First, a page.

The unfortunate incident in Parkland has unleashed a cry of public opinion on mental health and resilience among youth. When tragic events occur, we are forced to turn inward and examine how best we can invest our resources and mobilize our voices to move toward greater justice, equity, and peace. As the Broward school district and county agencies continue to respond efficiently with grief counselors, mental health and mindfulness professionals to support Stoneman Douglas staff and families, our brave MSD students relentlessly lead the national conversation on gun control, non-violence, school safety and mental health support for youth. Their selfless advocacy is a signal that we are on the right path toward greater equity and well-being. Their resilience in the face of adversity is emblematic of the youth leadership and social and emotional development that has been underway in Broward over the years. Yet still, too many of our youth continue to be at risk of spiraling into depression, violence, apathy, and unhealthy lifestyles because positive development opportunities and supports to cultivate resilience and well-being are culturally or financially inaccessible or inadequate.
To address this challenge, we need to do more AND think differently. We need to provide a complement to mental health interventions to at-risk populations. We need to reframe mental health and emotional resilience as a basic ingredient in human health and well-being. We need to support a preventative, sustainable, approach to building healthy habits of heart and mind as a daily practice, in the same way we regard physical health.
Those in the medical community encourage us to brush our teeth every day, eat healthy and exercise regularly, for optimum health. But what should we be doing daily for our mental and emotional well-being? How can we make this cultural shift in our health and education institutions? How can we empower and equip families to take ownership of socio-emotional well-being?
Richie Davidson, Professor of Psychology and Founder of the Center for Healthy Minds at the University of Wisconsin–Madison, states that “well-being” is not fixed but “a set of skills that can be learned and cultivated over time,” which are “trainable and measurable.” Based on decades of research, according the Center, we can zero in on four key traits of well-being:
Awareness – being present and paying attention reduces mind wandering, desire for things we don’t have and help us feel better about ourselves.
Connection – spending time with others, the ability to feel empathy, show compassion, express gratitude, and engage in generous acts increase pro-social behavior and happiness.
Insight – practices that help us loosen rigid patterns of thinking and open new ways perceiving the world around us fosters adaptability to change, flexibility in the way we see ourselves, and ultimately builds resilience.
Purpose: Having meaning, being intrinsically motivated, and doing what makes you happy promotes physical and mental well-being.
Similarly, Dr. Dan Siegel, renowned neurologist and Director of the Mindsight Institute, has introduced a recommended daily diet for a healthy mind, the Healthy Mind Platter, that includes “seven daily essential mental activities to optimize brain matter and create well-being:” focus, play, connect, move, sleep, spend “time-in” and “down time.”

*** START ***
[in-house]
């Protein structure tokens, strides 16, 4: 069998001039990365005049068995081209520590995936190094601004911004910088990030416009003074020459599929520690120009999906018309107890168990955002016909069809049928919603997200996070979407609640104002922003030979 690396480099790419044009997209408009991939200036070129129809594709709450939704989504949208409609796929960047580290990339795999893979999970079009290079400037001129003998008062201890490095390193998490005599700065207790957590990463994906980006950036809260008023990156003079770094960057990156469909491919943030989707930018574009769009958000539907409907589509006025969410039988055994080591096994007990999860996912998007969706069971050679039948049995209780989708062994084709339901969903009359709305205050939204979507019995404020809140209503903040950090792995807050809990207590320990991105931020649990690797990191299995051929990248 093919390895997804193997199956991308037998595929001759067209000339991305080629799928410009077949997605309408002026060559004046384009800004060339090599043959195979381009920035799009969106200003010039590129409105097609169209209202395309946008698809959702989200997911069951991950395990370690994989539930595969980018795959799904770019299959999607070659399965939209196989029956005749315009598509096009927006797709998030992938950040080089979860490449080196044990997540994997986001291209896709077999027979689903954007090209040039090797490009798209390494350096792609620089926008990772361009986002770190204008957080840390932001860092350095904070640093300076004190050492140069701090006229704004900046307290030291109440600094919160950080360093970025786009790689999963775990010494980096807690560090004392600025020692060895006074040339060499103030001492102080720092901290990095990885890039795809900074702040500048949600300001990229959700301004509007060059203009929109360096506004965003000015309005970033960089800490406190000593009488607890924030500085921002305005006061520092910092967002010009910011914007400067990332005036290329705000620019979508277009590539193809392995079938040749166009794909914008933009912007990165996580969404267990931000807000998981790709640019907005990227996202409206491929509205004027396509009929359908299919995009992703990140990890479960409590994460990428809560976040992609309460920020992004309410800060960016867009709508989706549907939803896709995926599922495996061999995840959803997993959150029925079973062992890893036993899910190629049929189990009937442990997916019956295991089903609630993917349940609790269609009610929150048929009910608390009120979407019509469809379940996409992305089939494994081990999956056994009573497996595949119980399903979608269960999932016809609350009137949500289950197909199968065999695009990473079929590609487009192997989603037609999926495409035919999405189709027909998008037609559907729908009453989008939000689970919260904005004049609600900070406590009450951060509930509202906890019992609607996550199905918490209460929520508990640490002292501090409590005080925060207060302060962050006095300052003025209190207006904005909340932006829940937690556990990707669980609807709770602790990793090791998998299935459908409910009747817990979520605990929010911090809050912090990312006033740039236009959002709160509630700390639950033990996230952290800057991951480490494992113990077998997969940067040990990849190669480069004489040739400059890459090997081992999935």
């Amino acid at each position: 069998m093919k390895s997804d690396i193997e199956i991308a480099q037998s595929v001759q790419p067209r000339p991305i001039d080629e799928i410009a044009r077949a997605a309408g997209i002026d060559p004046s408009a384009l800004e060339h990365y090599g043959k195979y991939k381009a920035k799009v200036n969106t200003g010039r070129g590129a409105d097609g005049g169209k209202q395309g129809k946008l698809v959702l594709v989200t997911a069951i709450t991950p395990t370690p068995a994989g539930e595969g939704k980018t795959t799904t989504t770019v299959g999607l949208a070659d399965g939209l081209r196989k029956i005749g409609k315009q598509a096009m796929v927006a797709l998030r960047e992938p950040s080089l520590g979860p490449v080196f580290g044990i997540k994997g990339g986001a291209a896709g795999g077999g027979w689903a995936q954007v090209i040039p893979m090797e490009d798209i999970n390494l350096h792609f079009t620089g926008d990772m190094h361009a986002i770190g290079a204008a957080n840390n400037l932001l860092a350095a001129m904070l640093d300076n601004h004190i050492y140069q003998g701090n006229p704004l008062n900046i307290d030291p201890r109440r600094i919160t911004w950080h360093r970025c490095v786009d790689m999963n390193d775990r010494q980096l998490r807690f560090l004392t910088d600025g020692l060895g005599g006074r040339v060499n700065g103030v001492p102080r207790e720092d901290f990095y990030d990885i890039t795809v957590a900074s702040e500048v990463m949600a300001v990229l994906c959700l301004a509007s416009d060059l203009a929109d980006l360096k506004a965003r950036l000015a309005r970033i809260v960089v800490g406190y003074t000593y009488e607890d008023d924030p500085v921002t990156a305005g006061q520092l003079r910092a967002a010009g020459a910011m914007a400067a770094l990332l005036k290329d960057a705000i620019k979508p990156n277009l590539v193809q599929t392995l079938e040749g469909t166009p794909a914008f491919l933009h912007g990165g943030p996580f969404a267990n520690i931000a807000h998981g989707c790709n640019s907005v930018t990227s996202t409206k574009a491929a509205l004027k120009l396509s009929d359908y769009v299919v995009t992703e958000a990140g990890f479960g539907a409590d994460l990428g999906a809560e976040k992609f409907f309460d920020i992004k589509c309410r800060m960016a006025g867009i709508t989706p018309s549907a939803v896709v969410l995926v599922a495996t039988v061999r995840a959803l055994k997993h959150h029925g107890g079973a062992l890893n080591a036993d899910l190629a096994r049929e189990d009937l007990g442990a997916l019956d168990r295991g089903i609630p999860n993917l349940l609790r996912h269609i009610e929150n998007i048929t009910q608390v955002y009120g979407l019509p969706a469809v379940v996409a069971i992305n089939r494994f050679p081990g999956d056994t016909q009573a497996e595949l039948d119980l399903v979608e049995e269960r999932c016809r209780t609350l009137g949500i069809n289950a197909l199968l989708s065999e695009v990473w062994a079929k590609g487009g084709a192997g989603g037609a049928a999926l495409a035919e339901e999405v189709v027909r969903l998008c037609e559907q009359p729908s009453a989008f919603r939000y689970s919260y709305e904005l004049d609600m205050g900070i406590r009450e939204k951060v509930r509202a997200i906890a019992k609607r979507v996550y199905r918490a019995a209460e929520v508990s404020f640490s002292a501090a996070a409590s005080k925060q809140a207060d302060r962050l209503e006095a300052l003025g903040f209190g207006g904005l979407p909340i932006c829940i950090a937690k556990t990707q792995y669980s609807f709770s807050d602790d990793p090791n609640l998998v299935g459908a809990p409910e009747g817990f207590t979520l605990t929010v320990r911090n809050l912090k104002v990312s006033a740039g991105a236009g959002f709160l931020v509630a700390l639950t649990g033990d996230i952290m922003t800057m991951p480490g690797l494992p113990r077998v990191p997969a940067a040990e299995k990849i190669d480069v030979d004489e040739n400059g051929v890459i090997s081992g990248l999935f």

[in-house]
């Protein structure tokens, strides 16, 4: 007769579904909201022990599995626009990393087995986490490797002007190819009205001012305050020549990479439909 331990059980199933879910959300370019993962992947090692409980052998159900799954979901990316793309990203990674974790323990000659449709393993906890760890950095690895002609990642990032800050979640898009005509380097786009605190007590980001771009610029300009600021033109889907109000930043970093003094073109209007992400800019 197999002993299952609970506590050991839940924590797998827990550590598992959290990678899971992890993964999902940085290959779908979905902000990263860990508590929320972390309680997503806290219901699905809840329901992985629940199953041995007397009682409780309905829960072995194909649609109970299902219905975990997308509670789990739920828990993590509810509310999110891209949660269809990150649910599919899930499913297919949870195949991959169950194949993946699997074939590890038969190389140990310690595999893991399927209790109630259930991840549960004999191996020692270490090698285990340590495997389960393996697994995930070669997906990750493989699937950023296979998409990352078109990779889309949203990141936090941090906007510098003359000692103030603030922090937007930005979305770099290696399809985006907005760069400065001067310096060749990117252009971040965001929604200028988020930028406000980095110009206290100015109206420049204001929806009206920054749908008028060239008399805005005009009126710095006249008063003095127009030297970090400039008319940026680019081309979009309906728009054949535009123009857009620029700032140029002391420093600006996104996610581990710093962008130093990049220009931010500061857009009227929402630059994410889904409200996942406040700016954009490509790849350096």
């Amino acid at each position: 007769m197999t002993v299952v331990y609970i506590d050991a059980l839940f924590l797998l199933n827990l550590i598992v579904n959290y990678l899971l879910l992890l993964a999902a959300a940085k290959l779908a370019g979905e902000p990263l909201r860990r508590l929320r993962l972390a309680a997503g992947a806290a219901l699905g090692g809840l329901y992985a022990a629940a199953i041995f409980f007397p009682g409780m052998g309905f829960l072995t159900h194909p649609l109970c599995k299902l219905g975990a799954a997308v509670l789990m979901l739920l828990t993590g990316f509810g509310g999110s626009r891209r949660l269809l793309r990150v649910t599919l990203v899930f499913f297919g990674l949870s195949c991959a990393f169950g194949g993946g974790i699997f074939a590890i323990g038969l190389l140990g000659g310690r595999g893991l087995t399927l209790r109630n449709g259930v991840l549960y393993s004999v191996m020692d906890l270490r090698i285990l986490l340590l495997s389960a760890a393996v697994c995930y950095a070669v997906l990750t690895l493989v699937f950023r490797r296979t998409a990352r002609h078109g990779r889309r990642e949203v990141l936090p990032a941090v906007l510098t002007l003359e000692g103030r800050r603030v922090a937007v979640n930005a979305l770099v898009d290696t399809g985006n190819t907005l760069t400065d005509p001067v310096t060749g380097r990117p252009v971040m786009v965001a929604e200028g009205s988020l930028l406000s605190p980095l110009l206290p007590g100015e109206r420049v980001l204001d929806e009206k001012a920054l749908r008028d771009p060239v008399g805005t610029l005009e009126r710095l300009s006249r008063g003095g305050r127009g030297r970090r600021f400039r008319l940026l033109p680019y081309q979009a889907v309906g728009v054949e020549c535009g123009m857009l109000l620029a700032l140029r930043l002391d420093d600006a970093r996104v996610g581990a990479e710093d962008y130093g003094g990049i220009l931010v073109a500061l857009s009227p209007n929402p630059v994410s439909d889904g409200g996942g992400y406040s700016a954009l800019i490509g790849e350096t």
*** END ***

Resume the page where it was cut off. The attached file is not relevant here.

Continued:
Based on the overwhelming research, school districts, first responders, military and health institutions nationwide are implementing well-being programs that build these four traits through evidence-based Mindfulness, Contemplative and Mind-Body modalities, Social and Emotional Learning, and positive development strategies. An increase in the number of school and community mindfulness and mind-body well-being programs suggests that this trend is slowly taking hold in Broward county. The challenge though is to arm parents and families with tools that embed a culture of well-being at home. Health professionals, educators, and community workers can bridge the gap by actively promoting a healthy heart and mind toolkit. In this way families can serve as natural incubators for mental and emotional well-being toward a more resilient community culture.
Start now to build heathy heart and mind habits to increase well-being with some of the recommended practices below.
10 Daily Habits for a Healthy Heart and Mind:
Start and end the day in silent gratitude
Practice mindfulness, and loving kindness practices
Set daily intentions and hold your goals lightly
Stop, pause and breathe between activities to de-stress
Try ‘uni-tasking’ with attention instead of multi-tasking
Plan technology use at intervals
Move the body / exercise consciously
Spend leisure time in the outdoors
Set aside time to connect with family and friendsPerform random acts of kindness
Author: Knellee Bisram, Trainer, Certified Mindfulness Instructor and Founder of AHAM Education Inc (Academy of the Heart and Mind), a not for profit initiative empowering 1 million youth and underserved individuals with heart- mind tools in the Americas. For more details go to http://www.ahameducation.org
Why Well-Being, Center for Healthy Minds. University of Wisconsin Madison, 2018, https://centerhealthyminds.org/about/why-well-being
The Healthy Mind Platter, Mind Your Brain, 2010, http://www.drdansiegel.com/resources/healthy_mind_platter/